Theoretical physicist Michael Duff is trying to change the shape of the universe or at least the shape of the stuff it is made of.
If theories proposed over the past year by Duff and his colleagues in Texas A&M University’s Center for Theoretical Physics hold up, particles that are the building blocks of the universe may change from infinitely tiny points to bubbles and sheets and tubes.
And the mathematical equations that physicists use to describe them could become part of an allencompassing “theory of everything.”
“Such a theory would mean that at the fundamental level, we would know, in principle, all there is to know,” says Duff, a distinguished professor in Texas A&M’s Department of Physics. “Of course, that doesn’t mean we would understand biology or sociology or whatever. But at the most fundamental level there would be essentially nothing new to say.”
The work done by Duff and his colleagues, Texas A&M Ph.D. physics students Joachim Rahmfeld and Ruben Minasian, won’t actually change the shape of these fundamental particles, of course. But it could transform the way physicists understand and describe them mathematically.
Conventional physics theory says that at its most basic, the universe consists of infinitely tiny particles. Physicists describe them mathematically as “dimensionless pointlike objects.”
This idea has recently come under attack. Duff says one of the most important advances in the theory of fundamental particles came in the mid1980s, when theoretical physicists (including several at Texas A&M) began to explore the idea that fundamental particles might be described more accurately as “onedimensional” objects strings.
Together with supersymmetry an idea physicists use to look at what appear to be different kinds of particles as if they are different “views” of the same particle strings opened the way for the advances proposed by Duff and his fellow theoreticians.
Duff and a growing group of likeminded scientists, however, say, when put together with the ideas of strings and supersymmetry, new calculations suggest the shapes of these particles may be more accurately described as membranes bubbles and sheets and tubes.
In fact, calculations by Duff and his colleagues at Texas A&M also suggest the particles exist in 11 dimensions rather than the conventional four (length, width, height and time) in which we usually visualize the world. The additional dimensions are “compactified” so only the four dimensions we are familiar with are visible.
These new shapes and additional dimensions are the latest steps in a decadeslong quest for a “theory of everything” a single mathematical equation or set of related equations that describe the structure and operation of the universe.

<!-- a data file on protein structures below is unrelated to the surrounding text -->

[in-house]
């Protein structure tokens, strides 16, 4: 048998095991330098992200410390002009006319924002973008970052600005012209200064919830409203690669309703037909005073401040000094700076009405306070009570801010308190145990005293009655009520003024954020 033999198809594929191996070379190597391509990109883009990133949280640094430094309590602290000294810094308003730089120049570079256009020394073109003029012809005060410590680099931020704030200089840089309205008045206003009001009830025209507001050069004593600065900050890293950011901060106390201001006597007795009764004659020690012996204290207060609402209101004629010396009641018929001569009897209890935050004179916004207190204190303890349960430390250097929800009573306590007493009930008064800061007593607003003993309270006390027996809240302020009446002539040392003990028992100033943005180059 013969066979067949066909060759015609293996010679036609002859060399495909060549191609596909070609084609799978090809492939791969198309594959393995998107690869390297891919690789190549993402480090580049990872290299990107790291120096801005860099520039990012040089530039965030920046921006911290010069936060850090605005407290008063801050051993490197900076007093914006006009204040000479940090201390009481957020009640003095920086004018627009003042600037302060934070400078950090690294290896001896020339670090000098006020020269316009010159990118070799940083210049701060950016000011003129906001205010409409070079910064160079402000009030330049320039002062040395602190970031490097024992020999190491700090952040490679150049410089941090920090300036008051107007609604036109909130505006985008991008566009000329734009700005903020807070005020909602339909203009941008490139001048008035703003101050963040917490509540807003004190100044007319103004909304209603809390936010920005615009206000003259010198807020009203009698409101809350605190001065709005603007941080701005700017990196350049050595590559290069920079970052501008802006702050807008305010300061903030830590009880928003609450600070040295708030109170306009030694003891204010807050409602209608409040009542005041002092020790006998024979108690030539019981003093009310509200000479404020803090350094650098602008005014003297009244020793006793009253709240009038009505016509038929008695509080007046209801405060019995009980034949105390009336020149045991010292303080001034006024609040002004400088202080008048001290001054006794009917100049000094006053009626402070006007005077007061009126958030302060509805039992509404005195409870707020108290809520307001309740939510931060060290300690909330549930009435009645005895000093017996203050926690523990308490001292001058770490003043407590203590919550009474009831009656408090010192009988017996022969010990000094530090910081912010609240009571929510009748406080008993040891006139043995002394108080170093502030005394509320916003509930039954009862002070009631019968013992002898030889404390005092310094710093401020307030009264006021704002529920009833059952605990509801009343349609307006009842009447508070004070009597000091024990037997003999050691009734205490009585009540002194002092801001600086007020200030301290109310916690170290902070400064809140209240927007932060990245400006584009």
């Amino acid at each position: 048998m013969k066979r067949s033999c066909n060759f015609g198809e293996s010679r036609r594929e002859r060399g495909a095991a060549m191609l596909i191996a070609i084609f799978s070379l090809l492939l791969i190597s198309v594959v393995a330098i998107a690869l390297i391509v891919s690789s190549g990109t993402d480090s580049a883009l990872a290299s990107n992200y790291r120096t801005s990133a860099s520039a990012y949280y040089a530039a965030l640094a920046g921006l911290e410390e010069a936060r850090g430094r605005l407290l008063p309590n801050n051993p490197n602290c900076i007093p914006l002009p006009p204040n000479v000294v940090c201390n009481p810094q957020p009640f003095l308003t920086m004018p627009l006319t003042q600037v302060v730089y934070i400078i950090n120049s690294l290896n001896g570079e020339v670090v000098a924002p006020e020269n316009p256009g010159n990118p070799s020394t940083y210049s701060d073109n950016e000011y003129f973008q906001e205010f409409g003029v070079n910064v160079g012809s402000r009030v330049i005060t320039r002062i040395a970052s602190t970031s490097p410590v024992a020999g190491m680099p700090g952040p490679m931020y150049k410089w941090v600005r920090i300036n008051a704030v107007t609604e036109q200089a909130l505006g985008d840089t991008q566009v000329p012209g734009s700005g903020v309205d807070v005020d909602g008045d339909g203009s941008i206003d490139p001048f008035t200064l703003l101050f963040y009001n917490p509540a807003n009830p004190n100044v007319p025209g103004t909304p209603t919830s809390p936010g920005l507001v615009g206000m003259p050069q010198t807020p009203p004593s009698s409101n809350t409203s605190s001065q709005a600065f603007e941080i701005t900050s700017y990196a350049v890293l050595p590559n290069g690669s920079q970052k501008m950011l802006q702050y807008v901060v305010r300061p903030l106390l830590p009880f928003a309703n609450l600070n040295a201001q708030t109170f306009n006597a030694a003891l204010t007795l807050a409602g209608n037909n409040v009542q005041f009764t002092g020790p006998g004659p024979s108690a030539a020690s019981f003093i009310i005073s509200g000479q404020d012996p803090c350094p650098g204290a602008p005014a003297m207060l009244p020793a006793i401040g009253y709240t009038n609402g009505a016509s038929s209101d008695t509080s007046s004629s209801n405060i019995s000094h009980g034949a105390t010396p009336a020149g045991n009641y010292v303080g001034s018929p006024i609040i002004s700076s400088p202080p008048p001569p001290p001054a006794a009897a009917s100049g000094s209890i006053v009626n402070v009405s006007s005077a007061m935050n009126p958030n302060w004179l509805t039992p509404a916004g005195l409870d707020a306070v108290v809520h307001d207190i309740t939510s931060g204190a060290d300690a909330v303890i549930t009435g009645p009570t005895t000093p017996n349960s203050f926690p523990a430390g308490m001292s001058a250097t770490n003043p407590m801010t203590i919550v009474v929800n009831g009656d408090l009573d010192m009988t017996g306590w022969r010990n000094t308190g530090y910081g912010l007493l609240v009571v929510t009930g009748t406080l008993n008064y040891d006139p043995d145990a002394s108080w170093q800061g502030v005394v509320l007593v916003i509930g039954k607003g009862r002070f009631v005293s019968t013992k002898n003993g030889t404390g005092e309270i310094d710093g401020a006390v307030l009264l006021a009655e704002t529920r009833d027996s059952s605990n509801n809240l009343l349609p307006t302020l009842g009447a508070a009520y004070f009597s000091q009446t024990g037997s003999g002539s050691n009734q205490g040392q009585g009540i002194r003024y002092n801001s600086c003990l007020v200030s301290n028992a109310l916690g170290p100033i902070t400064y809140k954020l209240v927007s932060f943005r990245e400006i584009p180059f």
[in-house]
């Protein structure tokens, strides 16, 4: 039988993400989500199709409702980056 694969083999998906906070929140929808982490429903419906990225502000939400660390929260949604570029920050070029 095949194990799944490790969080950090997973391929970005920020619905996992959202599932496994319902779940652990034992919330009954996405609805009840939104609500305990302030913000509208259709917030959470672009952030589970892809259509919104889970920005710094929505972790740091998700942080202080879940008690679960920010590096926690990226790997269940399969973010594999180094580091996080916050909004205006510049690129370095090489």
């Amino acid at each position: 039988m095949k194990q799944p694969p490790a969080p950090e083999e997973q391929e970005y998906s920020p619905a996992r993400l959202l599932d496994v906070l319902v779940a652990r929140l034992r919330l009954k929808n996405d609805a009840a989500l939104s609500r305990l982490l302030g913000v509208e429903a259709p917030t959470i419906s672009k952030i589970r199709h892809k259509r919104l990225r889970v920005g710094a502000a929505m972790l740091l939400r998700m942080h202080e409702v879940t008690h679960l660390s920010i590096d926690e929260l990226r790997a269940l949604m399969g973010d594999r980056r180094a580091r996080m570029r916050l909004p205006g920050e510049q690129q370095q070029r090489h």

The difference between invisible dimensionless pointlike objects and equally invisible 11dimensional bubbles and sheets and tubes may seem rather pointless to nonphysicists. To the researchers who study them, however, the difference is crucial because it changes the way the particles can behave.
“If you can regard what are apparently different particles, and apparently different forces, as really being different aspects of one kind of force or one kind of particle, then that’s progress as far as we’re concerned,” Duff says.
The growing acceptance by physicists of the 11dimensional particle world proposed by Duff and his colleagues marks a substantial shift in thinking among leading theoreticians. “One Nobel Prize winner once said, ‘Eleven dimensions ugh!’ and covered his ears when the idea came up during a theoretical symposium,” Duff says. “He was sold on 10 dimensions, by the way.”
That attitude seems to be changing. Duff and Minasian have recently collaborated with renowned theoretical physicist Edward Witten of Princeton University to write an article that vindicates many of Duff’s ideas. Witten used to be critical of the 11dimension theory but is now its leading advocate.
Physicists say the idea of 11dimensional membranes is probably the most exciting theoretical development since researchers began in the mid-1980s to investigate the idea that fundamental particles might be something other than pointlike objects.
The work by Duff and his colleagues has been described in articles in the journals “Physics Letters” and “Nuclear Physics”.
CONTACT: Gene Charleton at (409) 845-4644. E-mail: email@example.com
Texas A&M University, one of the top 10 research universities in the country, is committed to research and scholarship that is innovative and beneficial to the public well-being.
Office of University Relations